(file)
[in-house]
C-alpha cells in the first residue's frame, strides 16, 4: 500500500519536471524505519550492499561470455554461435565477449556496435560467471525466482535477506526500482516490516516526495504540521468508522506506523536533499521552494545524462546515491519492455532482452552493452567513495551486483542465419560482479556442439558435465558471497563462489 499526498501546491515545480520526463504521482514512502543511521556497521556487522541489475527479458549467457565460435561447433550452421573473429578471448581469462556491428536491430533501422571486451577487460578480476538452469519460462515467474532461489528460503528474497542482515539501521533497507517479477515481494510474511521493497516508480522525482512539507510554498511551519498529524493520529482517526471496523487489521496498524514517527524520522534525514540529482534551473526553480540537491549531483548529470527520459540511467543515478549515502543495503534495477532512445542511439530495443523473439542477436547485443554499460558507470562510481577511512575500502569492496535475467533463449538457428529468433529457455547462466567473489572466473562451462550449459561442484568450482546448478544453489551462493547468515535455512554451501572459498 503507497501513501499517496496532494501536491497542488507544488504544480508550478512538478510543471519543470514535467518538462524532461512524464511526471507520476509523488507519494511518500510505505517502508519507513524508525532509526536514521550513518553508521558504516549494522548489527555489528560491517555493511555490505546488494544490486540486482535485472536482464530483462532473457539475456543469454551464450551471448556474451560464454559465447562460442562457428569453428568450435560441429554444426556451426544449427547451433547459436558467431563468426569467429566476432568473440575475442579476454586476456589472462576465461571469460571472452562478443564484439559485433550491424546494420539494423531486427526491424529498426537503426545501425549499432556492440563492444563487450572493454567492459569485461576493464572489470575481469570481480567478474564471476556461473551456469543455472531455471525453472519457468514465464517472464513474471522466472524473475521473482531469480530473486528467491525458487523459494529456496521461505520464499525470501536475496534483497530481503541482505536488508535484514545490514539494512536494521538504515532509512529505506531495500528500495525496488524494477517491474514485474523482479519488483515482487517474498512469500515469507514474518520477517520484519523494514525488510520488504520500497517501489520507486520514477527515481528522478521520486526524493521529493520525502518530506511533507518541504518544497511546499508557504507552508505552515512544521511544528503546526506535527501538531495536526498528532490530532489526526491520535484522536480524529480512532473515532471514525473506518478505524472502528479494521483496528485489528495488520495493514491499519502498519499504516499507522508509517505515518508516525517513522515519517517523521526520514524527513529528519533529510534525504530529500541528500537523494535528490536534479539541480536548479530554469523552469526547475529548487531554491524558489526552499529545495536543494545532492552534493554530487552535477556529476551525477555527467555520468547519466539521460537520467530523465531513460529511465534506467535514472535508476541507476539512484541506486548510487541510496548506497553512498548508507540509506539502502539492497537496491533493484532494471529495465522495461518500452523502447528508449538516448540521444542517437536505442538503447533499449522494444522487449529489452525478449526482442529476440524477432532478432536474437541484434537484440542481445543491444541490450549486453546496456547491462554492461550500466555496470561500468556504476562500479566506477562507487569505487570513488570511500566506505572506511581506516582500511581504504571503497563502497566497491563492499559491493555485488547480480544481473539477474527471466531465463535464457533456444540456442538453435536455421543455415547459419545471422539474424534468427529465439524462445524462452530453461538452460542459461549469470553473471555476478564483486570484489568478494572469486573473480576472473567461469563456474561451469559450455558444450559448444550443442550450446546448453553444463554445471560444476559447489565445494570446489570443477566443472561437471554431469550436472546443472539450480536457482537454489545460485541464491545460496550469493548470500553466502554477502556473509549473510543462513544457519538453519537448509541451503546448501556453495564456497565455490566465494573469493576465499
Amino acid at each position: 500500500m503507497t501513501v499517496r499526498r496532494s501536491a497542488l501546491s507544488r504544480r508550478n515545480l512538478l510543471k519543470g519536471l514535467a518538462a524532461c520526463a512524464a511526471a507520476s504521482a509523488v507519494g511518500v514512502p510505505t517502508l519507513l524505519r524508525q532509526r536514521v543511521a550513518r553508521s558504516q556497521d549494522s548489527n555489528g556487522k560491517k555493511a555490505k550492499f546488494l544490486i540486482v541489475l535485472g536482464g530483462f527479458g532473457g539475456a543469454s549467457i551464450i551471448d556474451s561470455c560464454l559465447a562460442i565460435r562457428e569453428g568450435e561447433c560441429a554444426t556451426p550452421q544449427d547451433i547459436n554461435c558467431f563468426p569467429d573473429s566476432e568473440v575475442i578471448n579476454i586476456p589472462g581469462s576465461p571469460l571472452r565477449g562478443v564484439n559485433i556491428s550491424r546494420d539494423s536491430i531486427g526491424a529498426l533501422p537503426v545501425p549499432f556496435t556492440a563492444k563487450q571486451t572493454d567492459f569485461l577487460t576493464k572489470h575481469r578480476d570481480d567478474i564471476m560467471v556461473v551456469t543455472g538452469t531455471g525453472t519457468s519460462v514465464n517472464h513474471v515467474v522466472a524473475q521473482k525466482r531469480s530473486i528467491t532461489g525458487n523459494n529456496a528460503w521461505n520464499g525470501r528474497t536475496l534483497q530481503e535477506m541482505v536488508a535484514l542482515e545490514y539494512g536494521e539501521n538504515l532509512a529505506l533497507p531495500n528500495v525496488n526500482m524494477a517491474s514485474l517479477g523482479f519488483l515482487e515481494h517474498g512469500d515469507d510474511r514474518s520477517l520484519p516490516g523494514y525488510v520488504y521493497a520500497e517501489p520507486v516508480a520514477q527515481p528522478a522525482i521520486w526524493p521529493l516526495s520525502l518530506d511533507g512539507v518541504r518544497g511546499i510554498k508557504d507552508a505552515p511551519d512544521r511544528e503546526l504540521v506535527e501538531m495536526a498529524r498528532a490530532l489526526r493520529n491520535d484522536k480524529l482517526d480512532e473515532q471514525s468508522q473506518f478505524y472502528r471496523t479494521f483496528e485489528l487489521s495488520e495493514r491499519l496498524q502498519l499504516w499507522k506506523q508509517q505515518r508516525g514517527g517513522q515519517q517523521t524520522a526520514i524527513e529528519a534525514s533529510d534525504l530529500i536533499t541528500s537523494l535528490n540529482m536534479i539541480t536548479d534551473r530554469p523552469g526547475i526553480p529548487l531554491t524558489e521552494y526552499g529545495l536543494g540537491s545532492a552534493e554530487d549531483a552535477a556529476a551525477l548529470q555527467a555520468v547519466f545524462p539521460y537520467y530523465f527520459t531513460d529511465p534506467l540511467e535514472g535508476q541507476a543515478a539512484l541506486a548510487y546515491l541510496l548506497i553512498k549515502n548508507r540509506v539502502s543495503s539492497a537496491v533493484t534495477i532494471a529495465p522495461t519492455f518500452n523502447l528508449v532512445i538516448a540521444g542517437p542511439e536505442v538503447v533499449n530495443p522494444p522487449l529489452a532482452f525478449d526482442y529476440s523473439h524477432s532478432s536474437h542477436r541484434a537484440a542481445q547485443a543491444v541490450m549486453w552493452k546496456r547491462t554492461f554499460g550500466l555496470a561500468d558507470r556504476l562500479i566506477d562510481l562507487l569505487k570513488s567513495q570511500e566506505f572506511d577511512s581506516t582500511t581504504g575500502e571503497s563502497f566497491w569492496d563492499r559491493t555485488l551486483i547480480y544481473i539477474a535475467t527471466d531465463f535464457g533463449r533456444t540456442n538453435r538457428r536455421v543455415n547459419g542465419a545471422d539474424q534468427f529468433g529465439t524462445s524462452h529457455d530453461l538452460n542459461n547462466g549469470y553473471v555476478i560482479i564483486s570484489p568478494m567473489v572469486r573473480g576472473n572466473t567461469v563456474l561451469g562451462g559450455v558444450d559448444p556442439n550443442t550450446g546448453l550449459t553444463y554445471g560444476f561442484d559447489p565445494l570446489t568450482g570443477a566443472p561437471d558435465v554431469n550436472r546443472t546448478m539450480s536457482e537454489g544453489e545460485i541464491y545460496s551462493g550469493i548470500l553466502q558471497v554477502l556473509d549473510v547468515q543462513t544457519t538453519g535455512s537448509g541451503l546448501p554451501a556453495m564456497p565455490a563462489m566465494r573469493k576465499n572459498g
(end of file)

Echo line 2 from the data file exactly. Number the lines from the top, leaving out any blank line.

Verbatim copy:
C-alpha cells in the first residue's frame, strides 16, 4: 500500500519536471524505519550492499561470455554461435565477449556496435560467471525466482535477506526500482516490516516526495504540521468508522506506523536533499521552494545524462546515491519492455532482452552493452567513495551486483542465419560482479556442439558435465558471497563462489 499526498501546491515545480520526463504521482514512502543511521556497521556487522541489475527479458549467457565460435561447433550452421573473429578471448581469462556491428536491430533501422571486451577487460578480476538452469519460462515467474532461489528460503528474497542482515539501521533497507517479477515481494510474511521493497516508480522525482512539507510554498511551519498529524493520529482517526471496523487489521496498524514517527524520522534525514540529482534551473526553480540537491549531483548529470527520459540511467543515478549515502543495503534495477532512445542511439530495443523473439542477436547485443554499460558507470562510481577511512575500502569492496535475467533463449538457428529468433529457455547462466567473489572466473562451462550449459561442484568450482546448478544453489551462493547468515535455512554451501572459498 503507497501513501499517496496532494501536491497542488507544488504544480508550478512538478510543471519543470514535467518538462524532461512524464511526471507520476509523488507519494511518500510505505517502508519507513524508525532509526536514521550513518553508521558504516549494522548489527555489528560491517555493511555490505546488494544490486540486482535485472536482464530483462532473457539475456543469454551464450551471448556474451560464454559465447562460442562457428569453428568450435560441429554444426556451426544449427547451433547459436558467431563468426569467429566476432568473440575475442579476454586476456589472462576465461571469460571472452562478443564484439559485433550491424546494420539494423531486427526491424529498426537503426545501425549499432556492440563492444563487450572493454567492459569485461576493464572489470575481469570481480567478474564471476556461473551456469543455472531455471525453472519457468514465464517472464513474471522466472524473475521473482531469480530473486528467491525458487523459494529456496521461505520464499525470501536475496534483497530481503541482505536488508535484514545490514539494512536494521538504515532509512529505506531495500528500495525496488524494477517491474514485474523482479519488483515482487517474498512469500515469507514474518520477517520484519523494514525488510520488504520500497517501489520507486520514477527515481528522478521520486526524493521529493520525502518530506511533507518541504518544497511546499508557504507552508505552515512544521511544528503546526506535527501538531495536526498528532490530532489526526491520535484522536480524529480512532473515532471514525473506518478505524472502528479494521483496528485489528495488520495493514491499519502498519499504516499507522508509517505515518508516525517513522515519517517523521526520514524527513529528519533529510534525504530529500541528500537523494535528490536534479539541480536548479530554469523552469526547475529548487531554491524558489526552499529545495536543494545532492552534493554530487552535477556529476551525477555527467555520468547519466539521460537520467530523465531513460529511465534506467535514472535508476541507476539512484541506486548510487541510496548506497553512498548508507540509506539502502539492497537496491533493484532494471529495465522495461518500452523502447528508449538516448540521444542517437536505442538503447533499449522494444522487449529489452525478449526482442529476440524477432532478432536474437541484434537484440542481445543491444541490450549486453546496456547491462554492461550500466555496470561500468556504476562500479566506477562507487569505487570513488570511500566506505572506511581506516582500511581504504571503497563502497566497491563492499559491493555485488547480480544481473539477474527471466531465463535464457533456444540456442538453435536455421543455415547459419545471422539474424534468427529465439524462445524462452530453461538452460542459461549469470553473471555476478564483486570484489568478494572469486573473480576472473567461469563456474561451469559450455558444450559448444550443442550450446546448453553444463554445471560444476559447489565445494570446489570443477566443472561437471554431469550436472546443472539450480536457482537454489545460485541464491545460496550469493548470500553466502554477502556473509549473510543462513544457519538453519537448509541451503546448501556453495564456497565455490566465494573469493576465499